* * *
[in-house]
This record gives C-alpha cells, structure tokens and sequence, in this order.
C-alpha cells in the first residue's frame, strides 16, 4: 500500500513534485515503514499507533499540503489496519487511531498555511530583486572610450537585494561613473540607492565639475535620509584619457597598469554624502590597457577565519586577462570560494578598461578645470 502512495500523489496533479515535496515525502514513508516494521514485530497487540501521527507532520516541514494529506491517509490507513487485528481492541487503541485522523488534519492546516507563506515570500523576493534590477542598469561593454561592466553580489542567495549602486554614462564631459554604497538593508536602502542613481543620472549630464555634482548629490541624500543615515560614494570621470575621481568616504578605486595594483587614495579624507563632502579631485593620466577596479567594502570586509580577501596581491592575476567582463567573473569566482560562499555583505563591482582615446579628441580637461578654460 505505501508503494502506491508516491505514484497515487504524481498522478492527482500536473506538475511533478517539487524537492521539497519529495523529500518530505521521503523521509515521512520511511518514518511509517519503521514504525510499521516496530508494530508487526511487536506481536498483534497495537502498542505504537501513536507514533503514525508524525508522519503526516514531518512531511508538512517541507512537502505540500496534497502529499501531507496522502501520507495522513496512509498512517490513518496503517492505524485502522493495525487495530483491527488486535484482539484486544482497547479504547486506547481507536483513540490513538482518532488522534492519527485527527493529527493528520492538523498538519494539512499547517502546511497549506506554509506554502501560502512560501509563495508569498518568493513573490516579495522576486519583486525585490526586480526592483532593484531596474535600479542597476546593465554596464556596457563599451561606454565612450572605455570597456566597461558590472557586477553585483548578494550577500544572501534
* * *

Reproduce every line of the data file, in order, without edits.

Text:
[in-house]
This record gives C-alpha cells, structure tokens and sequence, in this order.
C-alpha cells in the first residue's frame, strides 16, 4: 500500500513534485515503514499507533499540503489496519487511531498555511530583486572610450537585494561613473540607492565639475535620509584619457597598469554624502590597457577565519586577462570560494578598461578645470 502512495500523489496533479515535496515525502514513508516494521514485530497487540501521527507532520516541514494529506491517509490507513487485528481492541487503541485522523488534519492546516507563506515570500523576493534590477542598469561593454561592466553580489542567495549602486554614462564631459554604497538593508536602502542613481543620472549630464555634482548629490541624500543615515560614494570621470575621481568616504578605486595594483587614495579624507563632502579631485593620466577596479567594502570586509580577501596581491592575476567582463567573473569566482560562499555583505563591482582615446579628441580637461578654460 505505501508503494502506491508516491505514484497515487504524481498522478492527482500536473506538475511533478517539487524537492521539497519529495523529500518530505521521503523521509515521512520511511518514518511509517519503521514504525510499521516496530508494530508487526511487536506481536498483534497495537502498542505504537501513536507514533503514525508524525508522519503526516514531518512531511508538512517541507512537502505540500496534497502529499501531507496522502501520507495522513496512509498512517490513518496503517492505524485502522493495525487495530483491527488486535484482539484486544482497547479504547486506547481507536483513540490513538482518532488522534492519527485527527493529527493528520492538523498538519494539512499547517502546511497549506506554509506554502501560502512560501509563495508569498518568493513573490516579495522576486519583486525585490526586480526592483532593484531596474535600479542597476546593465554596464556596457563599451561606454565612450572605455570597456566597461558590472557586477553585483548578494550577500544572501534